And, therefore, we are left with, not the Big Bang, not the Creation story, but with "We don't know, and possibly can't know because the large chunk of information necessary to bring it all into perfect harmony either isn't recognizable or, if it's recognizable, it's not yet understandable."

Gruntled said...

Sturt, I largely agree with you. It seems to me reasonable to make a distinction between the historical sections in the middle of the Bible, and the "dream time" sections (to borrow an anthropological term) at the beginning and end.

So I am OK with thinking that the Creation did happen, but not in six 24-hour days. However, if the science backs up the order of creation that the Genesis 1 story tells, that seems to me a helpful point of mutual reinforcement.

_sturt_ said...

My intellectual difficulty with the six days and the proposal of a non-literal Genesis 1 & 2 is two-fold.

First, that the Sabbath itself is a 24-hour period; and to be consistent, if the "day" that God rested wasn't 24 hours, then we're looking at quite a span of time for resting

But even more substantial to my mind is the fact that both Paul, one of the principal apostles and writers of the New Testament, and Jesus himself, spoke in terms of a literal Adam, not a figurative one as the non-literal approach to Genesis 1 & 2 is pivoted upon.

I'm, of course, open to any better reasoning on this that anyone has to offer.

José Solano said...

For Paul and Jesus not to speak of a literal Adam would mean they would have to transmit to the everyone of their time the entire scientific world view and understanding that we have attained only through considerable study and experimentation over millennia. This would not have been possible for anyone then to believe or comprehend. Jesus and certainly Paul were not privy to such knowledge and therefore could speak meaningfully only within the available contexts.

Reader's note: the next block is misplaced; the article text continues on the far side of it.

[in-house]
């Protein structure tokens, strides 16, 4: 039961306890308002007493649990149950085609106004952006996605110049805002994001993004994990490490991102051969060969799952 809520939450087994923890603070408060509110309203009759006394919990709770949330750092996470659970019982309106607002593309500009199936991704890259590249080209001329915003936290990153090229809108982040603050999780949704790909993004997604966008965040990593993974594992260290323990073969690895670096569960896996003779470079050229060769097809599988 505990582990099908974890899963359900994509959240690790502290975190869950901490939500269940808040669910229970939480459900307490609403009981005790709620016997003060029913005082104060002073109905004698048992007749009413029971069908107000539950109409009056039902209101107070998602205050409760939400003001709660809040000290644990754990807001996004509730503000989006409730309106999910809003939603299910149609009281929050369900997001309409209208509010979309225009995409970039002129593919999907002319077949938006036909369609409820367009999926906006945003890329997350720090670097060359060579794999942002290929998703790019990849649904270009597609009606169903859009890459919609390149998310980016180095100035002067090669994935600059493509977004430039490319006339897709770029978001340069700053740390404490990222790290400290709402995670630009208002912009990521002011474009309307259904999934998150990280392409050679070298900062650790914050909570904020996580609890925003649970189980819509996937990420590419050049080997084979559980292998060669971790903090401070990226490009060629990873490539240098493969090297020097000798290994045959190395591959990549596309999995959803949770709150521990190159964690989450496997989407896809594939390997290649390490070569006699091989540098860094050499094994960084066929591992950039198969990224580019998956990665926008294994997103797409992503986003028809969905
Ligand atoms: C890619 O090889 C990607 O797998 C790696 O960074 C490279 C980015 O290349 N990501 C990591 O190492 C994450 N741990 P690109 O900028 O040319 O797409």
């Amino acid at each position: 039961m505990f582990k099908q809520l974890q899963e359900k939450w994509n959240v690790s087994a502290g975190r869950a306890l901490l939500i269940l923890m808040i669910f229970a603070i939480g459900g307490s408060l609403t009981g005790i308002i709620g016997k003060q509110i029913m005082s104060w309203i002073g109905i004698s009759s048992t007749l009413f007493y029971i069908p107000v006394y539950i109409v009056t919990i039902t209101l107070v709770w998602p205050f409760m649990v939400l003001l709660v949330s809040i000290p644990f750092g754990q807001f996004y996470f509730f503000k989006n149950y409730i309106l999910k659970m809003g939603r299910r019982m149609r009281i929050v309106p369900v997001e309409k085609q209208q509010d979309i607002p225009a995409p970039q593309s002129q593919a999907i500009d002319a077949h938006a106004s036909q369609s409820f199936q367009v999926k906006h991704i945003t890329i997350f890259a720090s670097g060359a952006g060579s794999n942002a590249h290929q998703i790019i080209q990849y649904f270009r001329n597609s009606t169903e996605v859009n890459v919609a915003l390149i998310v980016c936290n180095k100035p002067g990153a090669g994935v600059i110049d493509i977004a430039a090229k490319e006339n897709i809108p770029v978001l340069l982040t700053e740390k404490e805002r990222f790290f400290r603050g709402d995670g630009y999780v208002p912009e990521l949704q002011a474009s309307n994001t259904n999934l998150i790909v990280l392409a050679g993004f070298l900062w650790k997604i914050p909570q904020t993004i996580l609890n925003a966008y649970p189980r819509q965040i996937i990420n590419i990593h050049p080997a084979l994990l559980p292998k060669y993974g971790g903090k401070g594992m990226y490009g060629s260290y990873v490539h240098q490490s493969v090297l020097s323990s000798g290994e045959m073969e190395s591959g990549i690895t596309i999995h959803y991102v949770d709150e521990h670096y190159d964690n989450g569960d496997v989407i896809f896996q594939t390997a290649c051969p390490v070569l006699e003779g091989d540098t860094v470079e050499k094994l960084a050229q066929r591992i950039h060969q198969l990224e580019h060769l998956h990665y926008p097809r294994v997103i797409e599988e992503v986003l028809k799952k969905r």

Remember, Jesus did go through a learning process. To expect them to detail the actual beginning of the universe—that we still do not understand—is like expecting them to literally reveal the future and that would put an end to the entire mystery of life which God in his wisdom does not care to do.

For practical purposes (praxis), for faith and loving interactions, it really makes no difference whatsoever if you see Genesis literally or symbolically. Furthermore, I believe the sages of the time knew perfectly well that those ancient descriptions of events were wisdom stories conveying a deeper meaning of the human condition that need not be taken literally but for which there is no significant problem if, in childlike innocence, you do.

_sturt_ said...

Jose, I'm not completely sure what to make of your post, but let me try.

It sounds as if you actually end up in the same spot that I end up--that we really just don't have a good way of synthesizing Biblical text with conventional scientific interpretations of natural evidence. And, therefore, as I wrote, that if we are to be intellectually honest to both faiths, there is an incredibly large piece of the puzzle that we just don't see right now, and maybe will never see.